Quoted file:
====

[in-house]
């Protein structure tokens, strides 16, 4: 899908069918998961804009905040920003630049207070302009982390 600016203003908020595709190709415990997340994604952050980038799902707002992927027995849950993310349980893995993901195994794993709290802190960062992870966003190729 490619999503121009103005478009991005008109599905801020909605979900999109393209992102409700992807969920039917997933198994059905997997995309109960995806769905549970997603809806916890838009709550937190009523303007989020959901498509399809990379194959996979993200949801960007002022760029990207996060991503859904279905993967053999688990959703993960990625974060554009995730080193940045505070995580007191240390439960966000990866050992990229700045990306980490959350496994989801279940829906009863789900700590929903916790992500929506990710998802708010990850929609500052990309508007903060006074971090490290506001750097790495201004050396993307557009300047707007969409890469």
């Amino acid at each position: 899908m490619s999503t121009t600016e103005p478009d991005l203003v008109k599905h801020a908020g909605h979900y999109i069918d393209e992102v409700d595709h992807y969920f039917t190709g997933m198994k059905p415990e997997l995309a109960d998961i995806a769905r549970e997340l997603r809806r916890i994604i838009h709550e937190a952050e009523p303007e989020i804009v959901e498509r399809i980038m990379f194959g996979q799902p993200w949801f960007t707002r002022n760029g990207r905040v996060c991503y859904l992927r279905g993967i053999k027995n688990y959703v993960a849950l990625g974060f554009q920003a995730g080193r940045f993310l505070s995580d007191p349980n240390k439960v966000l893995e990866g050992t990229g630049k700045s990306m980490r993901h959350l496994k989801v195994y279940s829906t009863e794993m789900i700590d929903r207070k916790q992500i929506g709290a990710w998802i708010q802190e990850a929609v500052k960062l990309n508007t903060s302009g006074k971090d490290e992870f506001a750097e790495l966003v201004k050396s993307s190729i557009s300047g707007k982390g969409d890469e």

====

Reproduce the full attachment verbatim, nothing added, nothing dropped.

[in-house]
């Protein structure tokens, strides 16, 4: 899908069918998961804009905040920003630049207070302009982390 600016203003908020595709190709415990997340994604952050980038799902707002992927027995849950993310349980893995993901195994794993709290802190960062992870966003190729 490619999503121009103005478009991005008109599905801020909605979900999109393209992102409700992807969920039917997933198994059905997997995309109960995806769905549970997603809806916890838009709550937190009523303007989020959901498509399809990379194959996979993200949801960007002022760029990207996060991503859904279905993967053999688990959703993960990625974060554009995730080193940045505070995580007191240390439960966000990866050992990229700045990306980490959350496994989801279940829906009863789900700590929903916790992500929506990710998802708010990850929609500052990309508007903060006074971090490290506001750097790495201004050396993307557009300047707007969409890469």
């Amino acid at each position: 899908m490619s999503t121009t600016e103005p478009d991005l203003v008109k599905h801020a908020g909605h979900y999109i069918d393209e992102v409700d595709h992807y969920f039917t190709g997933m198994k059905p415990e997997l995309a109960d998961i995806a769905r549970e997340l997603r809806r916890i994604i838009h709550e937190a952050e009523p303007e989020i804009v959901e498509r399809i980038m990379f194959g996979q799902p993200w949801f960007t707002r002022n760029g990207r905040v996060c991503y859904l992927r279905g993967i053999k027995n688990y959703v993960a849950l990625g974060f554009q920003a995730g080193r940045f993310l505070s995580d007191p349980n240390k439960v966000l893995e990866g050992t990229g630049k700045s990306m980490r993901h959350l496994k989801v195994y279940s829906t009863e794993m789900i700590d929903r207070k916790q992500i929506g709290a990710w998802i708010q802190e990850a929609v500052k960062l990309n508007t903060s302009g006074k971090d490290e992870f506001a750097e790495l966003v201004k050396s993307s190729i557009s300047g707007k982390g969409d890469e």